What I like the most is that Emily Lockhart didn’t write this novel to entertain, but because she needed to tell you about the relationship between a frustrated and desperate divorced mother and her daughter and how unhealthy dynamics in a family marks any childhood – no matter how strong you are. Truely an unforgettable story, like John Green writes on the cover – and full of surprises

by Peter


‘We were liars’


Emily Lockhart



Reading Level:

Advanced Beginner


May 13th 2014

Publisher, this copy:

Hot Key Books / Bonnier

Feelings Thermometer:

Cadence, Mirren and Johnny are cousins and teenagers, almost the same age. Every summer they spend their holidays on their Granddad’s – Harris Sinclair’s – island ‘Beechwood’ in Massachusetts, USA.

The three cousins also have three different mothers, Penny, Bess and Carrie, and each mother has got a house on ‘Beechwood’ paid by their dad, also Harris Sinclair.

At first, the Island map and the Family tree on the first pages of the book, looks complicated. But it really isn’t. Cadence is our protagonist. Gat is her boyfriend. And the focal point is on them and Cadence’ two cousins Mirren and Johnny.

They try living their own lives and enjoying the summer, swimming, kayaking, reading, drinking, watching movies, while their desperate mothers – the aunts – fight over the best houses on ‘Beechwood’ and Harris Sinclair’s trust fund.

It looks like a traditional, American rich family drama, just from a teenage focal point. But one day things changes dramatically on ‘Beechwood’.

Excerpt from ‘We were liars’

Granddad walked in on us. Gat sprang up. Stepped awkwardly on the color-sorted books that had spilled across the floor.
“I am interrupting,” Granddad said.
“No, sir.”
“Yes, I most certainly am.”
“Sorry about the dust,” I said. Awkward.
“Penny thought there might be something I’d like to read.”
Granddad pulled an old wicker chair to the center of the room and sat down, bending over the books.
Gat remained standing. He had to bend his head beneath the attic’s slanted roof.
“Watch yourself, young man,” said Granddad, sharp and sudden.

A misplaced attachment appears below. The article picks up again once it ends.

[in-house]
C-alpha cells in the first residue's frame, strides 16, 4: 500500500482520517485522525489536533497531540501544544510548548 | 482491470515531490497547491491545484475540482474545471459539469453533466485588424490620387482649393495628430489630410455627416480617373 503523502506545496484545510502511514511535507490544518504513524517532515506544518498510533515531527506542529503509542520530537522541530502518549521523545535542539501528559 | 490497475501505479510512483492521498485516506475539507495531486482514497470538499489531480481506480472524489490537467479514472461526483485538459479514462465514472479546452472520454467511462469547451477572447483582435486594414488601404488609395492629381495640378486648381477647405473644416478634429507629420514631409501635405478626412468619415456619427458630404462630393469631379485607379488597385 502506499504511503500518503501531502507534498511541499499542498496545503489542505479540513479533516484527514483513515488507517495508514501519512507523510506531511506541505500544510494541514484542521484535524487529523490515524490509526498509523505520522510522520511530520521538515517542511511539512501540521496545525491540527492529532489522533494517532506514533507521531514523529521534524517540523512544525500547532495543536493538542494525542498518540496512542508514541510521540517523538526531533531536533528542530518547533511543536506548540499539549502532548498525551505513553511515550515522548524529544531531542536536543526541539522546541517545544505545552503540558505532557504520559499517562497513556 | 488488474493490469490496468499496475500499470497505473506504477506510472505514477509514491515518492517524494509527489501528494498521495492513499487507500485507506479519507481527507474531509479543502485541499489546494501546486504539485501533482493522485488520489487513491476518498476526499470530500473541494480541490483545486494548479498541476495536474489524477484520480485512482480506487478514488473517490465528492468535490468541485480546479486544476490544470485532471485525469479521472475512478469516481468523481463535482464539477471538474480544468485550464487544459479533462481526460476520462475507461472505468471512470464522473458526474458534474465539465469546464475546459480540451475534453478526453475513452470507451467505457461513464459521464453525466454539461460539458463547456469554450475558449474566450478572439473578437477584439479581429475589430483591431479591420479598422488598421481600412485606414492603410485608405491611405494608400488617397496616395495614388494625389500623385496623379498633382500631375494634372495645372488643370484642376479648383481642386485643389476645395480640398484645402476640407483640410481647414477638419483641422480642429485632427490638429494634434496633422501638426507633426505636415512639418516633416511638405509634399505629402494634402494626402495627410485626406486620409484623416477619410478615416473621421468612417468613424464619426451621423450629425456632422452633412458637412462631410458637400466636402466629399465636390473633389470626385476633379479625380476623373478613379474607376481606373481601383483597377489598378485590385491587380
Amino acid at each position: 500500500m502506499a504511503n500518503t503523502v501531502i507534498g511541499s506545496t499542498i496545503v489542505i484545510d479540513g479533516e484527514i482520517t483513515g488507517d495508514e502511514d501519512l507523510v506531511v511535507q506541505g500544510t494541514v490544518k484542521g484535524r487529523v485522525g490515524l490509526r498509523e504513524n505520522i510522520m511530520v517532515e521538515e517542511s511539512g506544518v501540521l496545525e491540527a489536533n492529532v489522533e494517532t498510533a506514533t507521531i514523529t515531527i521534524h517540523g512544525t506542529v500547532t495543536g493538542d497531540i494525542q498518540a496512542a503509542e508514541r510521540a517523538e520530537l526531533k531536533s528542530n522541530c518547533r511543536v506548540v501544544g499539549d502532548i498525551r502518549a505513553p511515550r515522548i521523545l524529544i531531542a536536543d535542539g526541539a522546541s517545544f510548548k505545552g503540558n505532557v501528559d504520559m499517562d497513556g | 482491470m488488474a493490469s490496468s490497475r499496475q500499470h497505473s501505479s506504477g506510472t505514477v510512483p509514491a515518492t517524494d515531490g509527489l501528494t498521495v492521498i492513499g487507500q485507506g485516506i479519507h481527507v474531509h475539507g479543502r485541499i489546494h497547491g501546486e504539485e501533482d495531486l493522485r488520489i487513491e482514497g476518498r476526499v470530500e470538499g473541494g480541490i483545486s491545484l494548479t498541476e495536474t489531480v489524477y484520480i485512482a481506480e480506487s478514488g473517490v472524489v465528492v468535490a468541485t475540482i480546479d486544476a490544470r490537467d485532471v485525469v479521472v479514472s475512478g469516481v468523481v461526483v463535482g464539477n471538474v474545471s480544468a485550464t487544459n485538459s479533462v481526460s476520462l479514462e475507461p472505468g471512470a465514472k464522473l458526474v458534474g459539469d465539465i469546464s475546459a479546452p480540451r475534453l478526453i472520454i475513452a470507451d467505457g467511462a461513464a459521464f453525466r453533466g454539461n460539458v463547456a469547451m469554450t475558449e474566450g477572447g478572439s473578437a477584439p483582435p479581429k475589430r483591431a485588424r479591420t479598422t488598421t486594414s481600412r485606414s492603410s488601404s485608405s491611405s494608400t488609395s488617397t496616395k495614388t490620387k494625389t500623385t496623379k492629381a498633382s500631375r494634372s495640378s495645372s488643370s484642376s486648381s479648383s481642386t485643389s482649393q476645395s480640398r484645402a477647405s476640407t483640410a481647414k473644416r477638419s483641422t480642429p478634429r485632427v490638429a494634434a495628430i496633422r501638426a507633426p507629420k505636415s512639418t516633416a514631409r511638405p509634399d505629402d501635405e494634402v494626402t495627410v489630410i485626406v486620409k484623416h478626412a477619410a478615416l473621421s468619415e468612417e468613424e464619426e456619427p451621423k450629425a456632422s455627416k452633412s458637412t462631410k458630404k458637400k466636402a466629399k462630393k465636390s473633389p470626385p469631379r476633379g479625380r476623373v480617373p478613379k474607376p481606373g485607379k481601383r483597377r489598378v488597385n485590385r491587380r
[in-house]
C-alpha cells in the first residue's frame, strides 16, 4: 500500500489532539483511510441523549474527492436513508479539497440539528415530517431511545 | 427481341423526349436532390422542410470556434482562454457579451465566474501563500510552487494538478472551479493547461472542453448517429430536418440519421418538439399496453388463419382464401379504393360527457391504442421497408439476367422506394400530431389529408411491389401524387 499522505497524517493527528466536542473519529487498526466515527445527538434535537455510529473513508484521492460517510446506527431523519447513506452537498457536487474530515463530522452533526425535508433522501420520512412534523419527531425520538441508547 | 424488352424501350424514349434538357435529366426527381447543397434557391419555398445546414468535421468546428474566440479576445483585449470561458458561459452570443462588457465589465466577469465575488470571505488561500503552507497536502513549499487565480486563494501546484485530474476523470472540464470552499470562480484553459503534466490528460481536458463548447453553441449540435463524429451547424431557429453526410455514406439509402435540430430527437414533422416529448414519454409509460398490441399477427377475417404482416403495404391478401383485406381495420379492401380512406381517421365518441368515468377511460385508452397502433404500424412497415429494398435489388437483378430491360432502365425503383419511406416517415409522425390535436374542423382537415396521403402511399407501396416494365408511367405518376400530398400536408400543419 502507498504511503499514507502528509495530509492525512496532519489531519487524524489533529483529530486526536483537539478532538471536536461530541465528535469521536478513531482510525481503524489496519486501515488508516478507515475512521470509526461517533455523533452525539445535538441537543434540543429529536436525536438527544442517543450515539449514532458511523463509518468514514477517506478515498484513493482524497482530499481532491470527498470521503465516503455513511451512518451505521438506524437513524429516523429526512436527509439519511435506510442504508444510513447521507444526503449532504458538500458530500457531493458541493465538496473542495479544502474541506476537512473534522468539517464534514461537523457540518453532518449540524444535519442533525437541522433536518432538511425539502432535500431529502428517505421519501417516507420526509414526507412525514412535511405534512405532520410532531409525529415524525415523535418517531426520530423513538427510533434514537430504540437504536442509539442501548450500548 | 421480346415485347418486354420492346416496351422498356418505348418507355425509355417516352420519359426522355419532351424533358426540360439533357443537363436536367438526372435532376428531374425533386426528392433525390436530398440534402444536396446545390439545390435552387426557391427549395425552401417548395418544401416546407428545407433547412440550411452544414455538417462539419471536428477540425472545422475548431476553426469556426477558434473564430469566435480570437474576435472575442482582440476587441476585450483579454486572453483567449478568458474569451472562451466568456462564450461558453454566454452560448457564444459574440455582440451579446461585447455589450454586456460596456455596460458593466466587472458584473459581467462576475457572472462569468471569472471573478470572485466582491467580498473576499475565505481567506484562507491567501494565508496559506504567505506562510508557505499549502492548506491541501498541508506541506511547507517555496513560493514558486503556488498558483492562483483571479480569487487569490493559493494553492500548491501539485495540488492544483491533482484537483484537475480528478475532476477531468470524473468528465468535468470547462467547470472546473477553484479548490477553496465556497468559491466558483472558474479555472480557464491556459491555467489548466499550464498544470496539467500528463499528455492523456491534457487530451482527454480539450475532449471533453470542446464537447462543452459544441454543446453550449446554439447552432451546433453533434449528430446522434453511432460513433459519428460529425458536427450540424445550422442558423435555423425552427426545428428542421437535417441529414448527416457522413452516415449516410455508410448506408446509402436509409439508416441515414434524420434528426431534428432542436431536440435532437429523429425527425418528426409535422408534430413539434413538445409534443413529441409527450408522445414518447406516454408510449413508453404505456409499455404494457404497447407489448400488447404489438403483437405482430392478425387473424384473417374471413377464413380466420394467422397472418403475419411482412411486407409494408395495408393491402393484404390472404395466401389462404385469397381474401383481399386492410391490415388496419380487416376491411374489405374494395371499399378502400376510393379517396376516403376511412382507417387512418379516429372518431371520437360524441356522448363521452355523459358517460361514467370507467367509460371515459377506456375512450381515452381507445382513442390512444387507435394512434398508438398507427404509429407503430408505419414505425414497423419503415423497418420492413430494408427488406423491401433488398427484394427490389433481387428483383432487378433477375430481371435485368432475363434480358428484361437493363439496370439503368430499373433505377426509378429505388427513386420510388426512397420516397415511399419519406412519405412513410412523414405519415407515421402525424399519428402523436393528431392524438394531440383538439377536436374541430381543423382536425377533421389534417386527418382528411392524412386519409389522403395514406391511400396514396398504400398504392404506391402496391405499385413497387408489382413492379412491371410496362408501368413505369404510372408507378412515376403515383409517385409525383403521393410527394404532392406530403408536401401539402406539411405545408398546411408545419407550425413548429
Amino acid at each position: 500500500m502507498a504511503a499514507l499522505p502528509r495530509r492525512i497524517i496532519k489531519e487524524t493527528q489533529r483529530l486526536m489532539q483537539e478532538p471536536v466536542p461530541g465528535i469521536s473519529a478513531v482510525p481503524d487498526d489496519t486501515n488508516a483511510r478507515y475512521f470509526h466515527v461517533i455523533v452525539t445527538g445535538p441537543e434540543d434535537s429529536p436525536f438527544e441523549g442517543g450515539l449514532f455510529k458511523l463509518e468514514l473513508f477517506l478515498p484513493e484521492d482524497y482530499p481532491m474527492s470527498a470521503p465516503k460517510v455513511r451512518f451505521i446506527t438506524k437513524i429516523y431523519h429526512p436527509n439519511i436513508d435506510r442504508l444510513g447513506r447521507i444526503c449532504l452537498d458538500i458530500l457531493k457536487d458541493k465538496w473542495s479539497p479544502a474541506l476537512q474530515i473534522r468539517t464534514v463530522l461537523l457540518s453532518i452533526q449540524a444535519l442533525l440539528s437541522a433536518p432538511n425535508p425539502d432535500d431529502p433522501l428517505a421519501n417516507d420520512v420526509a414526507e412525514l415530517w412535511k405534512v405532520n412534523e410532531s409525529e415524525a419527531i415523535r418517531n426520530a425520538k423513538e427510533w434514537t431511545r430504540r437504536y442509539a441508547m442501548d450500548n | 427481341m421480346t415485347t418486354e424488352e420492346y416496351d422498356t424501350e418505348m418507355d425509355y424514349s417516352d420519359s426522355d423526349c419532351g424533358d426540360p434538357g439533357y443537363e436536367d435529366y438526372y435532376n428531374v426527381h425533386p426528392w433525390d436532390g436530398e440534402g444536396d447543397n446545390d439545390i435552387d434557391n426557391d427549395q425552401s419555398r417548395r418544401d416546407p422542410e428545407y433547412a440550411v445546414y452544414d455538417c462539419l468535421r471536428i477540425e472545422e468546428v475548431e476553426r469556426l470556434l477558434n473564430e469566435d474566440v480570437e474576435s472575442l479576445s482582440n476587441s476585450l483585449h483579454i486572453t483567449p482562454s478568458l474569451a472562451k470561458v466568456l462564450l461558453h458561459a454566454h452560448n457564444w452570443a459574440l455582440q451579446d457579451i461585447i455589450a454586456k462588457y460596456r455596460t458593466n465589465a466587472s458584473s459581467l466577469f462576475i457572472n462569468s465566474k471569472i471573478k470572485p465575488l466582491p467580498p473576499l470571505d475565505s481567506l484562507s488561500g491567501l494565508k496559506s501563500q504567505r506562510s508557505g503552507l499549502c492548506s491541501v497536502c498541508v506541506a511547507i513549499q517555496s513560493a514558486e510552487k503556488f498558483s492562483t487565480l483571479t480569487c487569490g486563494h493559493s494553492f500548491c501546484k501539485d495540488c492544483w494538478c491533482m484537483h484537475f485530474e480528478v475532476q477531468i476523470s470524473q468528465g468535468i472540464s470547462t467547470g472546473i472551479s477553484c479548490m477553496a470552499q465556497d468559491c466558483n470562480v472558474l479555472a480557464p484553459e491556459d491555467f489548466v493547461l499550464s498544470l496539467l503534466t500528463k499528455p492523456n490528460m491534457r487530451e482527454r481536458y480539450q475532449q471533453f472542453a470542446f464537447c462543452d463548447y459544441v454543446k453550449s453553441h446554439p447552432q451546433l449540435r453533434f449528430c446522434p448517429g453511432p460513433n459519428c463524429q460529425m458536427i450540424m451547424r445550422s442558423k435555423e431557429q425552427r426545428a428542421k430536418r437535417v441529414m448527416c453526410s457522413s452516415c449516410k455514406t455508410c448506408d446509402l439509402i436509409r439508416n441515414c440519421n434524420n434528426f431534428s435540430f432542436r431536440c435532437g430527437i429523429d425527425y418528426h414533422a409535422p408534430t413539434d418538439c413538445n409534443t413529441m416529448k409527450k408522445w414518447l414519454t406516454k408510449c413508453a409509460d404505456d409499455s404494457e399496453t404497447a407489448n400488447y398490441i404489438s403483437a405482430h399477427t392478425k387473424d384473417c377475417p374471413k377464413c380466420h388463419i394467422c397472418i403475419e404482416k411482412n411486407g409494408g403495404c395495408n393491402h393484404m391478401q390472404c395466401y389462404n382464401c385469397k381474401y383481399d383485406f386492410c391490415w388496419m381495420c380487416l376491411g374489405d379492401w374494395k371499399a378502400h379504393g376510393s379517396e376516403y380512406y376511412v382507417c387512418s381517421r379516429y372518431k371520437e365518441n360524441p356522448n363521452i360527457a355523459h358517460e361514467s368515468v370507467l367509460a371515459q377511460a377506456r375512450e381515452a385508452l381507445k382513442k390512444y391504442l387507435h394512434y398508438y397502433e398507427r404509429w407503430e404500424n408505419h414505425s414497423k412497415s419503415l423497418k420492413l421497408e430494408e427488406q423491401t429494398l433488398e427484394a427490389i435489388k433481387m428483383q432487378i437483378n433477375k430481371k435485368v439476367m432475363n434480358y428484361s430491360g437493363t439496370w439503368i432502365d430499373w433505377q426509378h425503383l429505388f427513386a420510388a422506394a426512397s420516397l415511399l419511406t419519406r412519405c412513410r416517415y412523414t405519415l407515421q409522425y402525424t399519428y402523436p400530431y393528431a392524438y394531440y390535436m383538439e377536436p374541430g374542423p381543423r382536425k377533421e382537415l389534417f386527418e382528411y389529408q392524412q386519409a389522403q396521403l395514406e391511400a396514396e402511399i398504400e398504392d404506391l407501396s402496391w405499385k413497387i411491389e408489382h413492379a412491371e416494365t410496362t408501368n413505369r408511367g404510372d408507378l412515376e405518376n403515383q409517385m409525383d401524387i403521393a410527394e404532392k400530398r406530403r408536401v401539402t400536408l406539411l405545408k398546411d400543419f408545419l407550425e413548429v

“Pardon me?”
“Your head. You could get hurt.”
“You’re right,” said Gat. “you’re right, I could get hurt.”
“So watch yourself,” Granddad repeated.
Gat turned and went down the stairs without another word.

3 things I really liked about ‘We were liars’

  • Cadence many conflicting thoughts

    It’s tough being a teenage girl, in particular if you have a dominating mother. It creates a lot of conflicting thoughts in Candence’s mind navigating through her mothers manipulations. It was an eye-opener seeing how messed up parents pass on behavioural problems to their children leaving them no chance of escape.

  • Cousins stick together

    In a family drama where the grown ups basically act like children (like most adults do in the real world), it’s comforting seeing how the three cousins stick together. It’s not just a detail, it’s their strong bonds and loyalty that made me identify with Cadence and kept me reading.

  • The untold

    Soon you realise that there is a pretty big gap in Cadence’s memory. That’s when things get really exciting.

1 thing that could be better

  • Introducing characters too quickly

    When I read a novel, I need to be connected to the protagonist in a calm way, where I get time to know him or her better over the first chapters. In ‘We were liars’ all the character – and their pets – were introduced in the first few pages, after we also were presented to a family tree and a map of the island. It almost made me stop reading, because I couldn’t relate to or place 19 characters and pets in my mind only by their names and location.

Conclusion: Totally different than expected

I thought ‘We were liars’ were another superficial teenage summer fling, and before reading I couldn’t understand why John Green would call that ‘unforgettable’ in an excerpt on the cover. But the story really is unforgettable and very unique. It’s primarily contemporary, but because of great surprises it could also be categorized as mystery.

It’s the kind of contemporary that gives you life lessons.